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Truth goes #Squadless to stop teen smoking

#Squadless

Truth Initiative is pulling out a new hashtag in time for the MTV VMAs to let kids know that smoking can seriously harm their spending cash, leading to less time with their friends.

Truth, the largest non-profit public health organization dedicated to eradicating smoking, has teamed up with its two agencies of record, 72andSunny and Assembly, to promote #Squadless, a video starring Vine star George Janko and YouTube star Macy Kate.

The video, which will debut on the 2016 MTV Video Music Awards on Sunday, highlights the “smokers wage gap,” which says that smokers earn 20 per cent less than non-smokers, and young adults miss out on up to $10,000 each year, according to the US Department of Labor and a paper by the Federal Reserve Bank of Atlanta, respectively.

The idea of #Squadless is to humorously highlight the fact that teens who smoke don’t have the cash to hang with their friends, or squad, so instead of going to the movies, hanging out and going to concerts, they’re stuck at home with grandpa, or photoshopping their heads onto bears, or getting stung by swarms of bees.

While many teens know smoking is bad for their own health and those around them, thanks in large part to truth, most don’t know that it also hurts their wallet. According to a survey from Truth Initiative, 88 per cent of young adults aged 15-25 years did not know smokers earn 20 per cent less than non-smokers.

The #Squadless video shows how smoking leads to less financial stability, and it highlights major concerns by teens that should get them thinking about putting down tobacco forever.

The three biggest complaints about teens’ daily lives are school (35 per cent), followed by not having enough money (31 per cent), and not having enough time (27 per cent), according to The Futures Company’s 2016 Tru Youth Monitor.

Teens are concerned about the financial stability of their future. In a survey conducted by Northeastern University, 67 per cent of the respondents, ages of 16 and 19, said that they were concerned about “being able to afford college.”

Independence has always been a natural part of the teen life stage. Generation Z are embracing independence earlier and with a more self-directed approach than previous generations, according to the 2016 Tru Youth Monitor.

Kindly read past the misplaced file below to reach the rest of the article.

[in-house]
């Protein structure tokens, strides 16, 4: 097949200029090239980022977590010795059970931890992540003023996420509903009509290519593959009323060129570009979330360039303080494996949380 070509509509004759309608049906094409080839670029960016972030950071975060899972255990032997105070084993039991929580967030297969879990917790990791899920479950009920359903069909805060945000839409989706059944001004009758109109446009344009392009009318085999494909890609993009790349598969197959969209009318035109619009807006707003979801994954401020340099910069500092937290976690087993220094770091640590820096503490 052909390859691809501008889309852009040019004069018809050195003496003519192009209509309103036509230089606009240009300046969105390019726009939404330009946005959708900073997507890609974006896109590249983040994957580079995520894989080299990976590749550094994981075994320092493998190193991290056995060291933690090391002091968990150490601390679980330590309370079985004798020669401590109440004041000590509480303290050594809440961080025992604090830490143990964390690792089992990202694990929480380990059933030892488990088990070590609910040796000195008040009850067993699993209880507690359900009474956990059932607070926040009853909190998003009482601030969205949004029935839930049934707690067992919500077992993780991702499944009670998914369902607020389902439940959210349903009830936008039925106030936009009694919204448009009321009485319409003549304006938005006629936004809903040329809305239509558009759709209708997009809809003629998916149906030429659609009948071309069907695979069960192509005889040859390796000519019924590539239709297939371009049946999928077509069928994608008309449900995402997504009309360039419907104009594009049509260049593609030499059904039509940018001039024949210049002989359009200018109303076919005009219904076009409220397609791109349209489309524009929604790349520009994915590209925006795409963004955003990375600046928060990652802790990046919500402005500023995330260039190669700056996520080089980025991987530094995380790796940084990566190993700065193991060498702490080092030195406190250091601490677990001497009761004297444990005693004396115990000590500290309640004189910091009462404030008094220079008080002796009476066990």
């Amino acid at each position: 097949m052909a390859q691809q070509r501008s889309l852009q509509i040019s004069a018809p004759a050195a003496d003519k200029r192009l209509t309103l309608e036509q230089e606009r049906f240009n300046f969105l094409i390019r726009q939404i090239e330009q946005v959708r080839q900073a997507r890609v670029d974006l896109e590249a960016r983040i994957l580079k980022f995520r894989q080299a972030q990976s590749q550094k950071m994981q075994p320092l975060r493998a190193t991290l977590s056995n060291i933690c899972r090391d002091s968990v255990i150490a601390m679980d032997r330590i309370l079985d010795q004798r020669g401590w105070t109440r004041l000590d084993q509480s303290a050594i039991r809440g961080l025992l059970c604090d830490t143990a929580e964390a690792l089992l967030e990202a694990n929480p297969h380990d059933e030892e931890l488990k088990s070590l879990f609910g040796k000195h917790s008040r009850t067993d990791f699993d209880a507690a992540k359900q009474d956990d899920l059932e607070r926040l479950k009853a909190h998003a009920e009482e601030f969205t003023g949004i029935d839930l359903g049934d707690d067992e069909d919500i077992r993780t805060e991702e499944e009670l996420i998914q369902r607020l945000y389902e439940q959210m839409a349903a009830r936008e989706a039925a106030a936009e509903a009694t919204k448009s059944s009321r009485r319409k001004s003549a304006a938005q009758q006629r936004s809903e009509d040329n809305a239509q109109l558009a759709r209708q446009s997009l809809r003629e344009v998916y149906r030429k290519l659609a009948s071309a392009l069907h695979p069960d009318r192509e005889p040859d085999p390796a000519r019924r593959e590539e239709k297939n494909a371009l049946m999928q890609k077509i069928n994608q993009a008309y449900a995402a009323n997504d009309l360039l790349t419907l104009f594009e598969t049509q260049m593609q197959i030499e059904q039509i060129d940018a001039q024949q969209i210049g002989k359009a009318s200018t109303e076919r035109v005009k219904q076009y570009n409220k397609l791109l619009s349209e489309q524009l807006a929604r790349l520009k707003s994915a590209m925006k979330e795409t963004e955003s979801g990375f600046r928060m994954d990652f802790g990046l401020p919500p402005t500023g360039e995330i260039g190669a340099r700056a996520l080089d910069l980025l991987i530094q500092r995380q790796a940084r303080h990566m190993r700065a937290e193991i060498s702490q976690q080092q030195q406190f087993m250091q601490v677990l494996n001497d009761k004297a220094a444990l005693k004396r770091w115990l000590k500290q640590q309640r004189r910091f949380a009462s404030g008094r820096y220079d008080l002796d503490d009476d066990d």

“For today’s youth, less income means missing out on things they care about,” said Robin Koval, CEO and president of Truth Initiative, the national public health organization that directs and funds the truth campaign. “Teens are deeply concerned with preparing for their futures and while they know tobacco is expensive, they often don’t realize just how much it’s costing them now and in the future. The tobacco industry is taking money out of both their front and back pockets. By highlighting the disparity in earning potential between smokers and non-smokers, an inequity that teens can control, we are giving them yet another reason to end smoking for good.”

One in three youth smokers will eventually die from tobacco-related diseases. With almost 82 per cent of adult smokers starting smoking by the age of 18 and 99 per cent starting by the age of 26, truth sees the importance of finding new ways to engage teens in conversation about the topic.

##Squadless is the latest extension of the truth Finish It campaign and aims to empower smokers and nonsmokers alike to make this the generation that ends tobacco use for good. Teen cigarette smoking rates are down to a historic low of 7 per cent, compared to 23 per cent in 2000.

The Finish It campaign and ##Squadless video were created by 72andSunny, while media planning and buying was handled by Assembly.

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Kyle O'Brien

I am a reporter for The Drum covering a wide array of topics but always trying to tell the best stories possible. I am a former west coaster from California and Portland, Oregon, now living in Pennsylvania — with time spent in NYC each week.

I also play saxophone professionally.

All by Kyle